How Companies Can Approach Recruiting During Coronavirus
While the coronavirus has wreaked havoc on many industries by forcing them to downsize their workforces, others are seeing the reverse effect. Health care, food and pharmacy retail and supply chain industries — jobs that are absolutely essential in this crisis — are still hiring by the thousands.
Amazon, which has seen a surge in orders as people are forced to stay home, plans to hire 100,000 new distribution workers to meet the rising demand. In the health care sector, GE released a statement calling for warehouse workers to help build medical devices such as ventilators to combat COVID-19.
Hiring in the midst of such a crisis is no easy matter. Stay-at-home policies and social distancing have made it a challenge to find candidates to fill the necessary positions to keep companies afloat. These companies are forced to pivot how they handle their hiring processes to navigate these tricky times.
Here are some best practices for successful recruiting during the pandemic.
Take Advantage of Digital Hiring and Collaboration
There’s no doubt that now is the time to invest in an automated, “touch-free” recruitment solution. These capabilities can keep your hiring funnel firing on all cylinders during the crisis and beyond.
For companies ready to transition, innovative software can seamlessly drive the remote recruitment process end-to-end, including chatbot engagement, online assessments, automated scheduling and video interviewing. For smaller companies that are just getting started, a limited or free video-conferencing solution such as Zoom, Skype or Google Hangouts can help you conduct interviews. Microsoft is even offering a subscription to Teams for free during this crisis to help businesses meet live and collaborate.
During the crisis, it’s potentially even easier to access recruits because nearly everyone is at home. You never know who might be looking for a new job, and with nearly the entire nation stuck at home, companies are much more likely to reach potential recruits while they practice isolation.
Virtual Job Fairs
Virtual job fairs are a good opportunity to find applicants as well. Using an online communication application, companies can host a series of potential recruits and answer any questions they may have about the opportunity, just as they would in a typical job fair. Pharmacy chain CVS is one such company that is currently recruiting through virtual job fairs, virtual interviews and virtual job tryouts.
While it’s important for companies to get new employees up and running quickly, they shouldn’t sacrifice the safety of their existing workforce in the process.
LinkedIn is even making its job-posting tools free for all essential businesses during the coronavirus. With a 55% increase in the number of applicants on the site, LinkedIn hopes to quickly connect candidates with companies on the front line.
Lend a Hand to Those Out of Work
Unemployment rates have already reached unprecedented levels across the United States, with 22 million Americans filing for unemployment as of mid-April. With so many people out of work, a good strategy to fill open positions is to target this group of people.
The health care industry is already doing this: Hospitals are hiring retired doctors and nurses and medical students to fill the massive shortage created by the coronavirus. There are many out-of-work school nurses who are able to quickly help out at hospitals without much extra training.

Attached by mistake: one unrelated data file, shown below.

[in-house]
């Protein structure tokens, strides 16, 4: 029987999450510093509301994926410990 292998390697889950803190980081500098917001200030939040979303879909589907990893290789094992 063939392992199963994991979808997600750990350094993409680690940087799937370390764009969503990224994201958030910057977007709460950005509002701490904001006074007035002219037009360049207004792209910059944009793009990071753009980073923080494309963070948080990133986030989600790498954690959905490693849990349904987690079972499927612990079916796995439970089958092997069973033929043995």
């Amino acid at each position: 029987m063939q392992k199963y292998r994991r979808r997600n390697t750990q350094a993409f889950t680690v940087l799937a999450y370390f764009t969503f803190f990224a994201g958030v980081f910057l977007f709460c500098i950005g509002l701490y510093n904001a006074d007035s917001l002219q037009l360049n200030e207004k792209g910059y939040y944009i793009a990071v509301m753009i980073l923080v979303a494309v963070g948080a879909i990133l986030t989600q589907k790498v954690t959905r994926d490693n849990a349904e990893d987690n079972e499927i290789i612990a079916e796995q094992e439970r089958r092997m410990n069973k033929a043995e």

Grocery chains are doing something similar by reaching out to people who recently were let go. Albertsons is working with furloughed workers from hospitality and food service industries — two of the hardest hit by the current crisis — to fill many open short-term roles, as everyone still needs to buy food and essential home goods.
Furthermore, there are currently thousands of workers in the gig economy struggling to find work as well, especially in ride-hailing applications such as Uber and Lyft. These out-of-work freelancers can also be targeted by industries that are looking to hire more employees.
Safety Is Paramount
While it’s important for companies to get new employees up and running quickly, they shouldn’t sacrifice the safety of their existing workforce in the process. The safety of current employees is important, and companies need to protect their health as much as they need to move quickly to recruit new staff.
Companies should vet all new employees to make sure they are at a low risk of having contracted the virus. If it turns out they’re high risk, they may need to self-quarantine. Remember: safety over speed. As an example, many health care companies are promoting remote screening methods for new workers. By doing this process remotely, companies limit the risk of exposure to everyone while still being able to properly assess a candidate for a position.
Screening by Phone
Another good example of this is Lineage Logistics, a refrigerated warehousing company. Due to a 30% increase in demand over the past few weeks, the company put out a call for 2,000 additional workers.
To minimize risk, Lineage Logistics has started to screen applicants over the phone, asking in-depth questions about their particular risk profile. If applicants have been to any coronavirus hotspots, experienced any symptoms or been in contact with anyone who may be sick, they know before coming into contact with them.
For most of us, 2020 still promises to be an exciting new beginning to a new decade; but first, we have to beat coronavirus together. Essential health care, grocery and public sector businesses are critical to keeping our society safe and moving forward during this crisis.
We need them, and they need employees. It’s important that they are able to easily and effectively do their jobs. It’s the only way we can get through this unprecedented crisis intact.